In The NOW Revolution, Amber Naslund and I predicted that social media would become a skill rather than a job. As companies take more steps to “be” social, and incorporate social business initiatives alongside the more common and obvious social media marketing programs, employees from all divisions and departments will utilize “social” to be more effective, the same way they have historically used telephones, email and in-person meetings. This is happening, and my Social Pros podcast interview with Sandy Carter from IBM is a good case history of how big organizations are often leading the way in implementing social as an ingredient in many business recipes.
Companies will fully embrace this movement.
Social at work will become always around us like air, instead of something you have to seek out like water. (tweet this)
But even then, there will still be specialists that oversee or execute social media marketing as a primary part of their job function. The skills needed by this group are changing rapidly.
What Skills Does A Social Media Manager Need to Be Successful?
Just two years ago, the formula for a great social media or community manager was excellent communication skills, comfort with technology, knowledge of the organization and empathy.
18 months ago, when social measurement and ROI calculation became (thankfully) a requirement for most social marketing programs, a heavy dose of comfort with statistics and Excel became a best practice in the community manager job description.
Now, there’s a new requirement for many community or social managers, especially those who are running programs for mid-sized companies on a solo or nearly solo basis (and there are a LOT of those circumstances out there, far more than heavily staffed social media centers of excellence or command centers). Now, to be a “do it all” social media practitioner you must have some experience and expertise with photography and graphics production.
I’m not talking about professional grade computer graphics wizardry, but with Facebook’s EdgeRank and Google’s G+ favoring photos and graphics, plus the increasing influence of Instagram and Pinterest, effective social marketers increasingly must create and propagate images that get attention. There are a number of software packages that help create simple, disposable social media images, so this shift in job skills is less about producing graphics than it is about thinking graphically. Editorial calendars that were once full of pithy tweets and concise status updates increasingly contain graphics instead.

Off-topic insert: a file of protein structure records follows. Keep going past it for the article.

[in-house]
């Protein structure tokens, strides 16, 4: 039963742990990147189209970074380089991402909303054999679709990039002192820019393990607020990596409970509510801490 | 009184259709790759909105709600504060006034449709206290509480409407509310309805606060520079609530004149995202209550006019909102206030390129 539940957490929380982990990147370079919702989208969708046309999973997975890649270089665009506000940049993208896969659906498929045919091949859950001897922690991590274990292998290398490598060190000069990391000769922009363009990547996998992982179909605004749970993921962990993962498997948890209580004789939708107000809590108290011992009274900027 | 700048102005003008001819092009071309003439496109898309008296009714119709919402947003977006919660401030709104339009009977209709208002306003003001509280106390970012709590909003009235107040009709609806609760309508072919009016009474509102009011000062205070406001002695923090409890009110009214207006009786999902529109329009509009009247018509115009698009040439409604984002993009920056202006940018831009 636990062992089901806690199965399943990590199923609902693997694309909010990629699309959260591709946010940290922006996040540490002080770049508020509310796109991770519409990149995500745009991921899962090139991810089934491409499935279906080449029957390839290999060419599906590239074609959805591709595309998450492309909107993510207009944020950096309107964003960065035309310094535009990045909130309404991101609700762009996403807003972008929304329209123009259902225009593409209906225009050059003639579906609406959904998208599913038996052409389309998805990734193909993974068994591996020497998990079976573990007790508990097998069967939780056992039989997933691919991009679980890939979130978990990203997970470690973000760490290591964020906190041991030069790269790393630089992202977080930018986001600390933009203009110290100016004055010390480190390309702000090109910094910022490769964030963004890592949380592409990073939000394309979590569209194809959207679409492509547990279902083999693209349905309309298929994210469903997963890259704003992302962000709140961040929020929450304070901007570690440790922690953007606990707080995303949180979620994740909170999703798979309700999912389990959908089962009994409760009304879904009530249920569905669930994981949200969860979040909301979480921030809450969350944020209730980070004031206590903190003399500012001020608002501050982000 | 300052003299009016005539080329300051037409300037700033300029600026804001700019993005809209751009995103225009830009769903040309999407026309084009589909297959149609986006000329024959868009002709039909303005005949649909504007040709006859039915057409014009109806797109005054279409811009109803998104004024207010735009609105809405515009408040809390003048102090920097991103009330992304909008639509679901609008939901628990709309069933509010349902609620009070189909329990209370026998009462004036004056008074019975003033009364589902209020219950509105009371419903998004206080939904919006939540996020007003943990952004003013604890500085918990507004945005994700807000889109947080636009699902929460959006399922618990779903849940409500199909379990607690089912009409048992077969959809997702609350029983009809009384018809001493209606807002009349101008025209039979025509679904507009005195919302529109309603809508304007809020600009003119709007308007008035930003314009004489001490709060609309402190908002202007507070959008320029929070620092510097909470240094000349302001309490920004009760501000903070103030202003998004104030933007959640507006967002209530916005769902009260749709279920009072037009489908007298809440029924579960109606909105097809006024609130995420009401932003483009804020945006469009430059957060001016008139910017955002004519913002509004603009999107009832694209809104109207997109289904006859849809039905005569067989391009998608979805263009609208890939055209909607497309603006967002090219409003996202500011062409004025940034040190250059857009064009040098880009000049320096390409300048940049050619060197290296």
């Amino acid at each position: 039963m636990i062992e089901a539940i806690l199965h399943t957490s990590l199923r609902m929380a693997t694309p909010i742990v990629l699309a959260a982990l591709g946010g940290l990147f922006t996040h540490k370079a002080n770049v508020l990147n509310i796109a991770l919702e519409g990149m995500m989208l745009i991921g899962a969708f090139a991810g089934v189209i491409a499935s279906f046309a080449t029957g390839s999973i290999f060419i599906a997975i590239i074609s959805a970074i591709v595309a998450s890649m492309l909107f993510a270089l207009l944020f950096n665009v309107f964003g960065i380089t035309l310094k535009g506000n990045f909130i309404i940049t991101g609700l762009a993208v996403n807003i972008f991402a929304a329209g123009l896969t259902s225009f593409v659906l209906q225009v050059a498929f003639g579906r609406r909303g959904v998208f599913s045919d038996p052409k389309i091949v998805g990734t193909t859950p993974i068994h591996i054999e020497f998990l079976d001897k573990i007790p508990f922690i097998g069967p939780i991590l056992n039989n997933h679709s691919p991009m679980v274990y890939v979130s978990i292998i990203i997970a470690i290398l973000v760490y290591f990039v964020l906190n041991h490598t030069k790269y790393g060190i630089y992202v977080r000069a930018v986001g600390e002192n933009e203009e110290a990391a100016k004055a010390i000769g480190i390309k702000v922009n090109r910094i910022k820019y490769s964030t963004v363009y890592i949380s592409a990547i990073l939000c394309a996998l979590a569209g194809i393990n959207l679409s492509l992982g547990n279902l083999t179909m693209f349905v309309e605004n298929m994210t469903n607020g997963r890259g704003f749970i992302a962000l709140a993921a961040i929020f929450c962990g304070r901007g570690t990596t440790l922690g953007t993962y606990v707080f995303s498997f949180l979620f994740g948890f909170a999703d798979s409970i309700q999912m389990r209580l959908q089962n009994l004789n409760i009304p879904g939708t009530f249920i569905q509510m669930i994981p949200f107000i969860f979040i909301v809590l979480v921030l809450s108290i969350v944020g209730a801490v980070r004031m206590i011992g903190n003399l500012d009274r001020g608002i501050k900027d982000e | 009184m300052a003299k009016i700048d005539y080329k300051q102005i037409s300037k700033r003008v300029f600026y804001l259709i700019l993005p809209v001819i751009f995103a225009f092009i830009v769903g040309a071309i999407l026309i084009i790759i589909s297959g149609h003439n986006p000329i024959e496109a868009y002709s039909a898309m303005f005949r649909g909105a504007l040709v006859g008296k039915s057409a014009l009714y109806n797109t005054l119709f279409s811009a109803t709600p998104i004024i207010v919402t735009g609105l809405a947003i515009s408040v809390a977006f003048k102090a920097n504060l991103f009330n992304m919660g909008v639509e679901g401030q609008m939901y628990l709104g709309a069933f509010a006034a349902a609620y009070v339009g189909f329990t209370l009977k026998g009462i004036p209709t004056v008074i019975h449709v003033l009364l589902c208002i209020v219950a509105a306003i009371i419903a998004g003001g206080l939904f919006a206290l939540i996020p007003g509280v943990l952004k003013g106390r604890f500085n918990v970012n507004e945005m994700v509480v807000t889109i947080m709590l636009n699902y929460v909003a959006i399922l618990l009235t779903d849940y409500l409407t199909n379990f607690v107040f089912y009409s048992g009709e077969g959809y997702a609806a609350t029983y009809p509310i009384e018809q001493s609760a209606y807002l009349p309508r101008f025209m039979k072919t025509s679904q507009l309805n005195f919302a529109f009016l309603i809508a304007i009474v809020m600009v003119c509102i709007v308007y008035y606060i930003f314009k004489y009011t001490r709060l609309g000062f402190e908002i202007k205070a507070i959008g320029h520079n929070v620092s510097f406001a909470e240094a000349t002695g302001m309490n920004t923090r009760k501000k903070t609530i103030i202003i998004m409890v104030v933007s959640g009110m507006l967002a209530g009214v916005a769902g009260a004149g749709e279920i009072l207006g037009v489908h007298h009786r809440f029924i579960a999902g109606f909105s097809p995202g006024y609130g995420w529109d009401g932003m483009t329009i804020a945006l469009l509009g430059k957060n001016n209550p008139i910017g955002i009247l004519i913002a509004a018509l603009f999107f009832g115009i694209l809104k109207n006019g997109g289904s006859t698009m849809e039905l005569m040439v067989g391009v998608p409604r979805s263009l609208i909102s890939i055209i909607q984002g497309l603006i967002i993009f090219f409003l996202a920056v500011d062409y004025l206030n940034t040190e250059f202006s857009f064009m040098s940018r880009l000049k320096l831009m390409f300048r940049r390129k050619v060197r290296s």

A picture may not be worth 1,000 words, but it’s definitely worth 140 characters. (tweet this)
B2B marketing software company Marketo is a particularly good example of this shift, as their Facebook page has moved in the last few months from mostly text to almost entirely graphics. They create a series of different graphics on a regular editorial schedule (this consistency is also a best practice on Facebook; where brand pages are becoming similar to digital magazines).
In addition to text graphics based on quotes, they execute humorous photo overlays and create images for Webinars and other thought leadership, so that those items stand out in the news feed visually. Smart.
Are your social and community managers thinking visually? If not, it’s probably time to invest in some additional training in that area, and the same holds true for agencies (PR, digital, social or otherwise) that are using staff members to manage social on behalf of clients.
What other skills do community managers need today? How else is this role shifting?Related